World Video | Defence | Foreign Affairs | Natural Events | Trade | NZ in World News | NZ National News Video | NZ Regional News | Search

 

Development challenges highlighted by Assembly

Development challenges highlighted as Assembly’s General Debate continues

Continuing the General Debate of the 60th Anniversary year of the United Nations, the General Assembly this afternoon heard leaders of developing countries describe the challenges they face in achieving the Millennium Development Goals (MDGs) that aim to slash hunger, poverty and other ills by 2015.

El Salvador’s President Elías Antonio Saca González pointed to new obstacles such as high oil prices, the effects of HIV/AIDS, organized crime, and discrimination against migrants. He highlighted the importance of dialogue for overcoming such problems and achieving world-wide well-being and the successful reform of the UN.

Bolivian President Eduardo Rodríguez Veltzé said achieving the MDGs after the recent political crisis that shook his country would require creativity, new policy ideas and resources to respond to the inequalities that now exist. “Regional autonomies will lead to establishment of a new social contract through democracy as required by the Millennium Declaration,” he added.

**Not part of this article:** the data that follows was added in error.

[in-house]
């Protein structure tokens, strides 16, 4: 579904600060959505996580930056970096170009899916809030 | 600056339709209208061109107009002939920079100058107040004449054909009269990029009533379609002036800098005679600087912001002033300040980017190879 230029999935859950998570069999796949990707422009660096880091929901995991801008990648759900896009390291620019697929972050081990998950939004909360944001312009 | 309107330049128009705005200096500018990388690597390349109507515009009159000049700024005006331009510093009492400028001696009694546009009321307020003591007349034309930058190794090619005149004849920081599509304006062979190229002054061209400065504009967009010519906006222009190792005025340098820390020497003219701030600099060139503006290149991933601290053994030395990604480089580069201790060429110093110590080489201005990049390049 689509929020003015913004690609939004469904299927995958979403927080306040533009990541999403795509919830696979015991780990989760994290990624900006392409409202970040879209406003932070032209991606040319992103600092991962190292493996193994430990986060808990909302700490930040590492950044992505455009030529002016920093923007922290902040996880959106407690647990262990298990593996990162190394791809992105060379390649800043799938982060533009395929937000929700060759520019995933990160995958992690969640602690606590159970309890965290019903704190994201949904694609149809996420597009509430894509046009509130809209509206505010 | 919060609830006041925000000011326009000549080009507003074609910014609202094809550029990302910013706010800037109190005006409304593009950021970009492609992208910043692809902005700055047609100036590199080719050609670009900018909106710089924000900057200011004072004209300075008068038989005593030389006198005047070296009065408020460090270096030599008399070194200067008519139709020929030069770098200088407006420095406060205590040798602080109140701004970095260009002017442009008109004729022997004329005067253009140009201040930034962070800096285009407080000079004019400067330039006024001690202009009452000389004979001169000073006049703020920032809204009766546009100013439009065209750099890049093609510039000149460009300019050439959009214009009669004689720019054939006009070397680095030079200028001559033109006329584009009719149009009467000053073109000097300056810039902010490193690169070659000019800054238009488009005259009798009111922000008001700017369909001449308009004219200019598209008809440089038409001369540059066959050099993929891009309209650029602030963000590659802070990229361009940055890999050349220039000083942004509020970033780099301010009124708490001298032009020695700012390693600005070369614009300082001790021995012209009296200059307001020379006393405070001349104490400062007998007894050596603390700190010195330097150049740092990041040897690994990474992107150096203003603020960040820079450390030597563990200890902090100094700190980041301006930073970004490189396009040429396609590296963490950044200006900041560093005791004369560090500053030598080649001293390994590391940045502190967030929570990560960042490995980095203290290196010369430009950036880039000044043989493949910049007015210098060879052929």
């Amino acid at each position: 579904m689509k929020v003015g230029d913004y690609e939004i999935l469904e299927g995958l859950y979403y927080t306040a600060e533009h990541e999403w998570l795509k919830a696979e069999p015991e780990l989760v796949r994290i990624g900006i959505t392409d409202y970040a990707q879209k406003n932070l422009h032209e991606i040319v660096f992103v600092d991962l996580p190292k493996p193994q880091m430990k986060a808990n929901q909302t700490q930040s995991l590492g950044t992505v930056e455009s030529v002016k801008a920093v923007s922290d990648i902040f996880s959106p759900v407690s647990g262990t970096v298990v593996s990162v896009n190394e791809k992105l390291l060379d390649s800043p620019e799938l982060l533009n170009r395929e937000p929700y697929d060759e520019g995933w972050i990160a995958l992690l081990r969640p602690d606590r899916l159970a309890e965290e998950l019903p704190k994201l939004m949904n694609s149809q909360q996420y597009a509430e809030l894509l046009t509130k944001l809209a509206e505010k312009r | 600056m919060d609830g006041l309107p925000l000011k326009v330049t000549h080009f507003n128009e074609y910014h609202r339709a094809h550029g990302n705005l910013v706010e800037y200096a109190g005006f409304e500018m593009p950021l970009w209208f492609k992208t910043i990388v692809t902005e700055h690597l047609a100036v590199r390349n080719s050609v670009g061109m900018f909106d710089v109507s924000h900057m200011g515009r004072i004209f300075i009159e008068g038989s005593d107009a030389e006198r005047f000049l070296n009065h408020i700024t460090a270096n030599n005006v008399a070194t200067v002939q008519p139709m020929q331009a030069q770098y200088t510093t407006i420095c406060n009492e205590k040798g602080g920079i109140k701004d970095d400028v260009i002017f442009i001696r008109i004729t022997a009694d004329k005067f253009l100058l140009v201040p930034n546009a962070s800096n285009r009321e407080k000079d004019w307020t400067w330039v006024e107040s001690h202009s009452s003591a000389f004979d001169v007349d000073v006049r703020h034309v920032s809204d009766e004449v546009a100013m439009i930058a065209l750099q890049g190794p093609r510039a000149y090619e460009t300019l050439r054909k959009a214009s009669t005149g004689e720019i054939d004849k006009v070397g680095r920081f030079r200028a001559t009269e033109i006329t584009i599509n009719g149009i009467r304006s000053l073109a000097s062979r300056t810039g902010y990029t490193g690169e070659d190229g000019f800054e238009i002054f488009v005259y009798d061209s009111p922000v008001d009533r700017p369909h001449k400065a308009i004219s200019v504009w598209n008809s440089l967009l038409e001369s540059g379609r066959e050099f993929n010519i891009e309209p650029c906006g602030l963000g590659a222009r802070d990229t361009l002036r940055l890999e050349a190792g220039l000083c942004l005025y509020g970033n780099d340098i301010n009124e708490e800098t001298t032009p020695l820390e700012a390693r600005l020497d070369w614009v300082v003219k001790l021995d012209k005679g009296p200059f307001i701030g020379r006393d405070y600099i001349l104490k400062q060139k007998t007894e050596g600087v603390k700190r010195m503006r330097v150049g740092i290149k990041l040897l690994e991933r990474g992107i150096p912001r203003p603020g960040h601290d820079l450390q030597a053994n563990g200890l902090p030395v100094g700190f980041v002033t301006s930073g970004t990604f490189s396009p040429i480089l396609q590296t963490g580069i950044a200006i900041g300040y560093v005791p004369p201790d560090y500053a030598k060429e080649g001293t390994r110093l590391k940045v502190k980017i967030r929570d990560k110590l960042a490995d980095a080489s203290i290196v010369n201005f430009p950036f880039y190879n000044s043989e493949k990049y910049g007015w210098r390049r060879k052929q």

Prime Minister Tuileapa Sailele Malielegaoi of Samoa said challenges in meeting the MDGs were being met in his Small Island Developing State (SIDS) through priority legislation and partnerships with the UN system and others. To allow the Organization to better assist with such efforts, reform should aim at an “effective and strengthened organization to reflect the realities of the 21st Century.”

Italian Foreign Minister Gianfranco Fini stressed that global solidarity is the answer to many of the ills besetting the world, from underdevelopment to terrorism to instability.

Russian Foreign Minister Sergey Lavrov also stressed the importance of eradicating terrorism, which he said stymied development and, in turn, bred more extremism. “The UN was not meant to create heaven in the world, but to prevent it from going to hell,” he added.

Foreign Minister Ban Ki-Moon of the Republic of Korea noted that in aiming for the MDGs “success will be reached when each of us started looking beyond the immediate horizon.” His country was increasing aid and partnerships for that purpose, he added.